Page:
Monkeys: Apes, Gorillas and other Primates by Tom Jackson is a photo illustrative catalogue of primates. This monograph contains 150 high quality full color plates of the worlds monkeys, apes and other primates. The images are presented with concise descriptions or details about the relevant primate. Perfect for all those young and old who find monkeys fascinating.
Monkeys: Apes, Gorillas and other Primates from Amber Books, my favorite publisher of picture books in the industry, satisfies every expectation. Within its 224 image filled pages there is a plethora of different kinds of primates. Tom Jackson did an excellent job of collating the information regarding their anatomy, behaviors, family structures, and relatives. This work completes the circle and enlightens the mind and the soul. An ideal gift that will keep on giving for anyone of any age.
Rating: 3.5 out of 5.
I would like to thank Tom Jackson, Abrams Press, and NetGalley for affording me the opportunity to review Monkeys: Apes, Gorillas and other Primates.
Lucy Cooke has a Master’s in Zoology from British New Collage, Oxford. She specializes in animal behavior and evolution. Among Lucy’s professors at Oxford was Richard Dawkins, who is a world-renowned Zoologist and author. Lucy is passionate about conservation as well as her love of all sloth kind. She is referred to as the next David Attenborough in some circles.
Her Curriculum Vitae includes a diverse range of skills including: television producer, director, award- winning documentary presenter, and filmmaker. Lucy has lecture at TED talks, was a New York Times best-selling author, and founded the Sloth Appreciation Society.
In May, 2015 at the age of 45, Lucy was diagnosed with breast cancer. She changed her lifestyle as a result of the diagnosis and has an increased appreciation of life and love.
Any adult would enjoy this funny sojourn into the private and strange lives of animals, reptiles, and birds. Some subjects included for your edification are: the link between pregnancy and toads, stories about storks and their journeys, and tales of necrophilia in penguin communities. These subjects are woven together in a dialogue filled with irony and humor.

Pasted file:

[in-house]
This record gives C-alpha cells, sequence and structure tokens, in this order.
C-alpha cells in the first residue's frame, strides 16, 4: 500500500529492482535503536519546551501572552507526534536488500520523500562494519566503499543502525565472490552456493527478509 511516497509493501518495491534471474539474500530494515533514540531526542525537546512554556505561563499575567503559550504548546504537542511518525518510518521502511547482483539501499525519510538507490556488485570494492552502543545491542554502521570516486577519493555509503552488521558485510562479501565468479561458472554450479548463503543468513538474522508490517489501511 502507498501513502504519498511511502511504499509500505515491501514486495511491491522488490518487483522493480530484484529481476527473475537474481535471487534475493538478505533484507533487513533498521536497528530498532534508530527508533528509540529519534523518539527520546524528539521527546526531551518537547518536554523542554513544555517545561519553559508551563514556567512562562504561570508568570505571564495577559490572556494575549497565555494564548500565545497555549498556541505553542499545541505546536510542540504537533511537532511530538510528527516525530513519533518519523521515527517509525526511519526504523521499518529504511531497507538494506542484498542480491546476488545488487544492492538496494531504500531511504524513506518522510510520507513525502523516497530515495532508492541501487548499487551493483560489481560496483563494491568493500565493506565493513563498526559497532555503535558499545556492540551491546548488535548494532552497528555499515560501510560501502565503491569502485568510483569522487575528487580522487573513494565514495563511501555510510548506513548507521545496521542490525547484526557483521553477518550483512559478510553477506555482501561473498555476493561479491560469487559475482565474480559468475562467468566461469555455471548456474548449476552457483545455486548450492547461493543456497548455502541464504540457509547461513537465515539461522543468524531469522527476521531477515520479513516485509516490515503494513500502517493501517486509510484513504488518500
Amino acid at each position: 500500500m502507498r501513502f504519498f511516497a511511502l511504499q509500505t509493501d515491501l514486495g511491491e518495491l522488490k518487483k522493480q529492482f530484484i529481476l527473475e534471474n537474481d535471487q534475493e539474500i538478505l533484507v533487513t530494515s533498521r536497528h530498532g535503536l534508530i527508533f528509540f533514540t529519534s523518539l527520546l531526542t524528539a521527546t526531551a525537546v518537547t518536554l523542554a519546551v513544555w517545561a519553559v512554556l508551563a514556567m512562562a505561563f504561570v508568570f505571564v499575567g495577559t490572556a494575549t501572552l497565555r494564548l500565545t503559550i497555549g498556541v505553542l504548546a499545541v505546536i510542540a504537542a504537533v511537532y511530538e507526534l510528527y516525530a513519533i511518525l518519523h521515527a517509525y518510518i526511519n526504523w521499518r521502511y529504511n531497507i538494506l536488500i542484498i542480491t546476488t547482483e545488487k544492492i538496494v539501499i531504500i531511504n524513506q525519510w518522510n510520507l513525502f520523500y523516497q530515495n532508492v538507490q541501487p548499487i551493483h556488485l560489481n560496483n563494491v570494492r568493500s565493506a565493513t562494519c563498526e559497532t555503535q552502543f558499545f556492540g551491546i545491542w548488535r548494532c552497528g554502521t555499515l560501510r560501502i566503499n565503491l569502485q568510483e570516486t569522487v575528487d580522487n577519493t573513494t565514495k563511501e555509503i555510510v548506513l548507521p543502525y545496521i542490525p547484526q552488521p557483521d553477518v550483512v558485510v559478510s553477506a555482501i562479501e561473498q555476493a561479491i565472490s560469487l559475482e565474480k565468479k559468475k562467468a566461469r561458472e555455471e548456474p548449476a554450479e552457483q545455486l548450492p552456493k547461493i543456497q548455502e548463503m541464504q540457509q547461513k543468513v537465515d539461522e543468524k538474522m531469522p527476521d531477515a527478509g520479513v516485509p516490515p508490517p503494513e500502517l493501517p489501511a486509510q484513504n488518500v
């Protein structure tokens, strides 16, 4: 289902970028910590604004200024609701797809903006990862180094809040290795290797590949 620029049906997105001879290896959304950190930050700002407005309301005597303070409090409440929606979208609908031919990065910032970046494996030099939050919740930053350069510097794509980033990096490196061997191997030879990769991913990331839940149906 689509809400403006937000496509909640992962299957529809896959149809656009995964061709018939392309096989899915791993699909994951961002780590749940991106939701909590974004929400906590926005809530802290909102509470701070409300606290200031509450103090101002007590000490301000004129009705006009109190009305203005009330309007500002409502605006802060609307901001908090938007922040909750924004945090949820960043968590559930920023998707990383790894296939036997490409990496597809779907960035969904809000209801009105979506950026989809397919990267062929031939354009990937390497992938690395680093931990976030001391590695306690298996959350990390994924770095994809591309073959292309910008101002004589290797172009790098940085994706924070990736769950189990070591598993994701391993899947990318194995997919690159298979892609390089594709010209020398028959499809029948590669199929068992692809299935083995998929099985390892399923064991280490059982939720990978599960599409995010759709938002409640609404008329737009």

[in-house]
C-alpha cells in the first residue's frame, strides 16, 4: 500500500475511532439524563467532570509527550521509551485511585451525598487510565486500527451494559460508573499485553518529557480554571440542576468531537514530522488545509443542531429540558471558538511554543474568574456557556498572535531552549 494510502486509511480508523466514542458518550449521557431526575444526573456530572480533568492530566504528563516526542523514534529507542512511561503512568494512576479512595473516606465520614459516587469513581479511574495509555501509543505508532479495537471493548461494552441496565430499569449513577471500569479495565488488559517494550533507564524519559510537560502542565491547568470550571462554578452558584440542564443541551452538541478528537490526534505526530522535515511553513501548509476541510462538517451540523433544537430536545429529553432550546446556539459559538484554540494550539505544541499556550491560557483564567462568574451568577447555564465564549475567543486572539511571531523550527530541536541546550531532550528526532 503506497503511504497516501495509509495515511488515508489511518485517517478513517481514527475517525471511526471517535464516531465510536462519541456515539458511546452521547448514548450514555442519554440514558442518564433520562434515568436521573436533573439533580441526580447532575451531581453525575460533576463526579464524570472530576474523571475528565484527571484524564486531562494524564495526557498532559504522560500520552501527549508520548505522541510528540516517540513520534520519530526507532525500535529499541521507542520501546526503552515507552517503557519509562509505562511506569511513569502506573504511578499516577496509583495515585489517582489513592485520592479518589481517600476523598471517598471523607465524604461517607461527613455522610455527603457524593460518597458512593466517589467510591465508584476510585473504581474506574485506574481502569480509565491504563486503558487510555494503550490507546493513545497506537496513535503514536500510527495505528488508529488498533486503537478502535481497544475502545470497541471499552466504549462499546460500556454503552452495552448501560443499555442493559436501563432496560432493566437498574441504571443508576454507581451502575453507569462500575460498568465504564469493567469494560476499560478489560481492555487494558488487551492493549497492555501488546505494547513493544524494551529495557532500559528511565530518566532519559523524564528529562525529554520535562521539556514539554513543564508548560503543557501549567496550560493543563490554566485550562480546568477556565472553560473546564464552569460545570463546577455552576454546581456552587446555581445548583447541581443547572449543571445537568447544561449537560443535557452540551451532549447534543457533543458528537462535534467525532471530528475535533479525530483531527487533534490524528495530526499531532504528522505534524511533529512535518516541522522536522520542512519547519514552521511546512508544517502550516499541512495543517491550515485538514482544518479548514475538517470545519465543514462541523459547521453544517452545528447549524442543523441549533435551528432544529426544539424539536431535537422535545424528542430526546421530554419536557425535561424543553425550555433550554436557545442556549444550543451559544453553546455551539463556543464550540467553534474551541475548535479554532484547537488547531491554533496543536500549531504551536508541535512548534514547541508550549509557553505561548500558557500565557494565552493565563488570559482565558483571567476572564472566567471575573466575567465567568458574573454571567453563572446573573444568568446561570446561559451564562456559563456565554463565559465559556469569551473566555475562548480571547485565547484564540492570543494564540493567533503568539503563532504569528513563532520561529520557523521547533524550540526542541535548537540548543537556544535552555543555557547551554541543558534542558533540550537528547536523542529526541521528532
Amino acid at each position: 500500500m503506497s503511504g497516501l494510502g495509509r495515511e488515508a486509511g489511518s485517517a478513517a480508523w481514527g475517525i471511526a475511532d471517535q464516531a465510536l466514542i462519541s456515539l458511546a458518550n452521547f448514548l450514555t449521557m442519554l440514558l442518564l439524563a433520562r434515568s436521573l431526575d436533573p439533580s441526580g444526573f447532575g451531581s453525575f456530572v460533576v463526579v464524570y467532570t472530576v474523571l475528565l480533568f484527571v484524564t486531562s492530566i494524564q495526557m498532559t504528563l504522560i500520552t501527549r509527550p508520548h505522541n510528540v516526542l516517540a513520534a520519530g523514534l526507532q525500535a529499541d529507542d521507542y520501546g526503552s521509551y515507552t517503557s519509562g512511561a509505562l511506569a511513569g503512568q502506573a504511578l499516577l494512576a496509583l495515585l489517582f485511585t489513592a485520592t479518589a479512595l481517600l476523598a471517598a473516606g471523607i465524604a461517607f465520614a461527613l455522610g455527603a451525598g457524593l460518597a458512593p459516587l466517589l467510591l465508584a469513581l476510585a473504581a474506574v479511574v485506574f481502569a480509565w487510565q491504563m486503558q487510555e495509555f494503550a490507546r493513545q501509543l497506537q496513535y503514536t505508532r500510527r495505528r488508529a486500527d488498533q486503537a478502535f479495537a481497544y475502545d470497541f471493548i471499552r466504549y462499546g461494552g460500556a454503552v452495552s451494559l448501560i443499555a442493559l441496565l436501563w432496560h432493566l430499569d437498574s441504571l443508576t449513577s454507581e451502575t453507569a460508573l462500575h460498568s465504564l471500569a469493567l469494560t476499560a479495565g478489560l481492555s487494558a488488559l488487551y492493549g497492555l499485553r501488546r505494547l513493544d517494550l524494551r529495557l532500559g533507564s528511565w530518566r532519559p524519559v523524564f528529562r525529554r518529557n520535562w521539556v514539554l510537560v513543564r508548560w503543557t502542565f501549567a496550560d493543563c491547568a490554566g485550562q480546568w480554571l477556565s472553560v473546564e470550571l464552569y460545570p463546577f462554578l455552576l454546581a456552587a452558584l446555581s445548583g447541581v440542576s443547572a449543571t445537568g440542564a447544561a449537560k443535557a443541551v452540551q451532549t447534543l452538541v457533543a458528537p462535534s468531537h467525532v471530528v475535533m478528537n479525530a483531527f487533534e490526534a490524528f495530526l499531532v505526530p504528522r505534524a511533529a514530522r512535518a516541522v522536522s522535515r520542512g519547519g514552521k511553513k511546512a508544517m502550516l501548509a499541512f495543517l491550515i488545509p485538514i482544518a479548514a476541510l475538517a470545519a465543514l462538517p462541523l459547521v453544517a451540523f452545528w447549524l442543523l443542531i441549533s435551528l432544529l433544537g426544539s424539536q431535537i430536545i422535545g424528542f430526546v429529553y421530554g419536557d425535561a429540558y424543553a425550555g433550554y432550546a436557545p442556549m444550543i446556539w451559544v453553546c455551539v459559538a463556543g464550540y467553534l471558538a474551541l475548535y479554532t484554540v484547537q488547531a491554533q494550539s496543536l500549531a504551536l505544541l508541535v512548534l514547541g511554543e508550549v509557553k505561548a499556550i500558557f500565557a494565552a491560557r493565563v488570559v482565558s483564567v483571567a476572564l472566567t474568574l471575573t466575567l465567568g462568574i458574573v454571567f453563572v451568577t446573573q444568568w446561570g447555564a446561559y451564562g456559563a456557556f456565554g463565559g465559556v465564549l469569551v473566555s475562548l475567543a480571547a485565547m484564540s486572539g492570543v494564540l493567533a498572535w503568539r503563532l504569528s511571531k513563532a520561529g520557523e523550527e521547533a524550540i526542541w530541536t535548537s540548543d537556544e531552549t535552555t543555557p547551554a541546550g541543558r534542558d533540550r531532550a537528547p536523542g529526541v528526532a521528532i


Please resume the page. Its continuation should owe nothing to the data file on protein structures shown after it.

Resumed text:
The author’s style of writing reminds me of Gerard Durrell, author of My Family and Other Animals. If you enjoy well written prose, that are comprehensively researched, and delivered in an irreverent manner, then this could be your next favorite read.
The Truth About Animals is a collection of short stories about various creatures, and the different scientific approaches to the study of animals. Throughout the book your views may be challenged, concepts you had may be reversed or revised, as intricate details of the life of various creatures are revealed. You can expect to be introduced to the Sloth Appreciation Society, discover why Hippos leak, how slippery Eels really are, and how Bats aren’t as bad as you think. On the journey you will also meet the crazy scientists that used questionable methods to investigate animal senses, the scientist that took the Elephant phallus to the face, and the men who believed that Swifts sleep the entire winter under water.
The genuine love and affection that Lucy has for all animal kind is replete throughout the book and, at times, is almost palpable. The message is simple and clear, we must protect habitats and the animals will do the rest. This position is made clear when she discusses the plight of the Chinese Pandas.
I enjoyed the book because it was humorous and with each turn of a page, I learned something new. This book is immensely funny at times and subtly so at other times.
You will enjoy this book if you are looking for fun and learning. Very few authors can write in the way that Lucy Cooke writes. Whilst she isn’t unique, she is a huge talent. This book is: well written, intelligently delivered, beautifully researched, and infinitely humorous. The Truth About Animals is a must have for anyone who loves nature.
Beth Shapiro is literally a genius: at least that is what the administrators of the MacArthur Fellowship, known by some as The Genius Fund, believe. Most of us would be pleased with that alone, but Beth is resplendent with titles, honors, and holds a DPhil from Oxford; the University not the library. She is a Rhodes Scholar and has worked for some of the premier companies and organizations in the world; which includes the Welcome Trust where she became the Director of the Henry Welcome Biomolecules Centre. Her specialty is in Molecular Biology and Evolution